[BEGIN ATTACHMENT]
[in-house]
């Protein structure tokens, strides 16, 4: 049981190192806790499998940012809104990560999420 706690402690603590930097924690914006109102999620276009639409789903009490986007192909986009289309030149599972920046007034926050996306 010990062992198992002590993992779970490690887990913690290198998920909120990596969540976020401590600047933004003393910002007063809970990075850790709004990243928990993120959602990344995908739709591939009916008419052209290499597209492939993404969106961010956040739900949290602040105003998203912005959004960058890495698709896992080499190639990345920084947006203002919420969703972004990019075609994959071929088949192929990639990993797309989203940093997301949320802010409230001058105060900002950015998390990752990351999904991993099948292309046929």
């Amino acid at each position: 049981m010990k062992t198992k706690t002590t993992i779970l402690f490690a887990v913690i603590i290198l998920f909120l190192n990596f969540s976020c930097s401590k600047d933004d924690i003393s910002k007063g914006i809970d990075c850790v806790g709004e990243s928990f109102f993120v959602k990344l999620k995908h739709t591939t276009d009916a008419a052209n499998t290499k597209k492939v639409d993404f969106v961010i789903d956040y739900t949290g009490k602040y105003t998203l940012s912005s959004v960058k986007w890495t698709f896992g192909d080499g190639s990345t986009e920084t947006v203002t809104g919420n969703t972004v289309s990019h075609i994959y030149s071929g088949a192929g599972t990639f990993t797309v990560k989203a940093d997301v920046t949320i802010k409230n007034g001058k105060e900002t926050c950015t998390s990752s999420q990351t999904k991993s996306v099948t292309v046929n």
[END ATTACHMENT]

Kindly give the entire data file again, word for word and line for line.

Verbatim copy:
[in-house]
């Protein structure tokens, strides 16, 4: 049981190192806790499998940012809104990560999420 706690402690603590930097924690914006109102999620276009639409789903009490986007192909986009289309030149599972920046007034926050996306 010990062992198992002590993992779970490690887990913690290198998920909120990596969540976020401590600047933004003393910002007063809970990075850790709004990243928990993120959602990344995908739709591939009916008419052209290499597209492939993404969106961010956040739900949290602040105003998203912005959004960058890495698709896992080499190639990345920084947006203002919420969703972004990019075609994959071929088949192929990639990993797309989203940093997301949320802010409230001058105060900002950015998390990752990351999904991993099948292309046929």
């Amino acid at each position: 049981m010990k062992t198992k706690t002590t993992i779970l402690f490690a887990v913690i603590i290198l998920f909120l190192n990596f969540s976020c930097s401590k600047d933004d924690i003393s910002k007063g914006i809970d990075c850790v806790g709004e990243s928990f109102f993120v959602k990344l999620k995908h739709t591939t276009d009916a008419a052209n499998t290499k597209k492939v639409d993404f969106v961010i789903d956040y739900t949290g009490k602040y105003t998203l940012s912005s959004v960058k986007w890495t698709f896992g192909d080499g190639s990345t986009e920084t947006v203002t809104g919420n969703t972004v289309s990019h075609i994959y030149s071929g088949a192929g599972t990639f990993t797309v990560k989203a940093d997301v920046t949320i802010k409230n007034g001058k105060e900002t926050c950015t998390s990752s999420q990351t999904k991993s996306v099948t292309v046929n």